BRAIN METASTASIS

Understanding Brain Metastasis with Dr. Ramji Rajendran-Radiation Oncologist-Medical Advisor

“I am honored and grateful for the time and expertise that Dr. Rajendran has dedicated towards educating us on this very important topic. I feel it is extremely important that everyone should understand the symptoms and the treatments regarding brain metastasis. I hope you find this page to be a resource to empower you with knowledge.” xxooo, Cynthia  

Brain Metastasis

The brain is a critical organ that controls many of the parts and functions of the human body. So, naturally when someone who is already fighting breast cancer is diagnosed with brain metastasis, it can be especially devastating to both the patient and their family.

Presentation of Brain Metastasis

Any patient with breast cancer can potentially present with metastatic disease. While metastasis can develop anywhere in the body, the brain is unfortunately one of the most common sites for those diagnosed with metastatic breast cancer. The most common symptoms of breast cancer-related brain metastases include:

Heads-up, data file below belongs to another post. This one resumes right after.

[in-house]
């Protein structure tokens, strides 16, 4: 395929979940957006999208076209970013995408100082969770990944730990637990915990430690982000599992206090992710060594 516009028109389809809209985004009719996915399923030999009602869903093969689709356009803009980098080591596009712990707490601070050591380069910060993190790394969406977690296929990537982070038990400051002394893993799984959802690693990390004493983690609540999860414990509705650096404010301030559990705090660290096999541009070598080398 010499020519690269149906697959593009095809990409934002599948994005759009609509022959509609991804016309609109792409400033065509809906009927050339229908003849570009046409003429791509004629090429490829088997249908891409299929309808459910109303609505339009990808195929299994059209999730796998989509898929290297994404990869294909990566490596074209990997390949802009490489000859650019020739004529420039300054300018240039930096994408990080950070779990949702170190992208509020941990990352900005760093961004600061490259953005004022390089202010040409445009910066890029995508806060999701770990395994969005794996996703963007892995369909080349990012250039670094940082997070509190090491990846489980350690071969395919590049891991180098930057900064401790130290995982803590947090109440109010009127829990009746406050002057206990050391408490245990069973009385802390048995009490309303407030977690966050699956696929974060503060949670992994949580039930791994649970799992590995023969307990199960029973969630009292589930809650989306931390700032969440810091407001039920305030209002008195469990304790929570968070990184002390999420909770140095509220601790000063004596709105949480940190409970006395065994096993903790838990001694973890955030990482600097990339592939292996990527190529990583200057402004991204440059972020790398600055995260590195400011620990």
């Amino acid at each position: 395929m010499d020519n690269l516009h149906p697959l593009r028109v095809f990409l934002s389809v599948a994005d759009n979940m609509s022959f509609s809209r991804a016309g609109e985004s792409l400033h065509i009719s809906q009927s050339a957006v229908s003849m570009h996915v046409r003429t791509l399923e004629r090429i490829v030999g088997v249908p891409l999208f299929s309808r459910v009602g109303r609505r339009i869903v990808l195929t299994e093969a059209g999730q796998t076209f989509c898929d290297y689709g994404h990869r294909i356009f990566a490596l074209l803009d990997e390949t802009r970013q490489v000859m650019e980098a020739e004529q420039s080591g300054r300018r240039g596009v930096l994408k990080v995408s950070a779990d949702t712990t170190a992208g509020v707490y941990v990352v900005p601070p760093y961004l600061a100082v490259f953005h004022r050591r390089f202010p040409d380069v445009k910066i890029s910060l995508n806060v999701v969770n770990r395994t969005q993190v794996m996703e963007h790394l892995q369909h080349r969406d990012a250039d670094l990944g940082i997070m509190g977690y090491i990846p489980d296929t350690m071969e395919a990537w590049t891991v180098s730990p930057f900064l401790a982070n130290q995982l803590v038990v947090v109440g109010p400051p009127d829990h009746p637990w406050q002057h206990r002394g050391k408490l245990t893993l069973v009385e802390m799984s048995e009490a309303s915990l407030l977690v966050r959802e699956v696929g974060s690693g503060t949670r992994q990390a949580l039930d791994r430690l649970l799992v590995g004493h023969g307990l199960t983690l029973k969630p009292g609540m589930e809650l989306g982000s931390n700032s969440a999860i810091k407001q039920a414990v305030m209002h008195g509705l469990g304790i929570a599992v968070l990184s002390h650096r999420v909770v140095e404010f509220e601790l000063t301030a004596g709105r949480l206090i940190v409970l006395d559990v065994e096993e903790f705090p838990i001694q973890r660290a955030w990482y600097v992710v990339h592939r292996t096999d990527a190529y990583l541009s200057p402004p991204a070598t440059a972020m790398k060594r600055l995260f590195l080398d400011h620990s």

Diagnosis of Brain Metastasis

The initial evaluation of brain symptoms includes a complete review of the patient’s medical history and physical exam. Patients also undergo a neurologic examination to evaluate their motor strength, balance, reflexes, sensation, coordination, and cranial nerves. 

Treating Brain Metastasis

To better understand the treatment for brain metastases, we will look at three different MRI scans to determine the type of presentation and treatment. The three representative MRI scans will demonstrate the thought patterns for surgical resection versus whole brain radiation therapy versus stereotactic radiation therapy (gamma knife radiosurgery).